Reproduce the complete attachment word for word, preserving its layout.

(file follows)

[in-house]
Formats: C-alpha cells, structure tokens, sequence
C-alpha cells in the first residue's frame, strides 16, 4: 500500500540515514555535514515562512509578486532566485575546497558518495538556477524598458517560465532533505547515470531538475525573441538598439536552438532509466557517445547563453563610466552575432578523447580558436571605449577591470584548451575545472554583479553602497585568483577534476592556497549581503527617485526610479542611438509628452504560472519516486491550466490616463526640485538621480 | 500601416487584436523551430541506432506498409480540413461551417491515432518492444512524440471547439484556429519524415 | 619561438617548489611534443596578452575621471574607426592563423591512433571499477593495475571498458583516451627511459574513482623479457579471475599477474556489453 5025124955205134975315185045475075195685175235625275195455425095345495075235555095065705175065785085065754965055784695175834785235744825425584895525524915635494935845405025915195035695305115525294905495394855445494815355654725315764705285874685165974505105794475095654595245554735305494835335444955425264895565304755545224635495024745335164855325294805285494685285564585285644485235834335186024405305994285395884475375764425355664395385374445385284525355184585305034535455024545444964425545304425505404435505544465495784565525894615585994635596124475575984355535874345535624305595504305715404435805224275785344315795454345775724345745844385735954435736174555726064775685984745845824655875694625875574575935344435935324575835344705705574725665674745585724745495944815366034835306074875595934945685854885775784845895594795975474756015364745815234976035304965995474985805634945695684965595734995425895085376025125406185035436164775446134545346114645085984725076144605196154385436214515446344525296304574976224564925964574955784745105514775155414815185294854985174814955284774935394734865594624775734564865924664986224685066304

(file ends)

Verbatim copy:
[in-house]
Formats: C-alpha cells, structure tokens, sequence
C-alpha cells in the first residue's frame, strides 16, 4: 500500500540515514555535514515562512509578486532566485575546497558518495538556477524598458517560465532533505547515470531538475525573441538598439536552438532509466557517445547563453563610466552575432578523447580558436571605449577591470584548451575545472554583479553602497585568483577534476592556497549581503527617485526610479542611438509628452504560472519516486491550466490616463526640485538621480 | 500601416487584436523551430541506432506498409480540413461551417491515432518492444512524440471547439484556429519524415 | 619561438617548489611534443596578452575621471574607426592563423591512433571499477593495475571498458583516451627511459574513482623479457579471475599477474556489453 5025124955205134975315185045475075195685175235625275195455425095345495075235555095065705175065785085065754965055784695175834785235744825425584895525524915635494935845405025915195035695305115525294905495394855445494815355654725315764705285874685165974505105794475095654595245554735305494835335444955425264895565304755545224635495024745335164855325294805285494685285564585285644485235834335186024405305994285395884475375764425355664395385374445385284525355184585305034535455024545444964425545304425505404435505544465495784565525894615585994635596124475575984355535874345535624305595504305715404435805224275785344315795454345775724345745844385735954435736174555726064775685984745845824655875694625875574575935344435935324575835344705705574725665674745585724745495944815366034835306074875595934945685854885775784845895594795975474756015364745815234976035304965995474985805634945695684965595734995425895085376025125406185035436164775446134545346114645085984725076144605196154385436214515446344525296304574976224564925964574955784745105514775155414815185294854985174814955284774935394734865594624775734564865924664986224685066304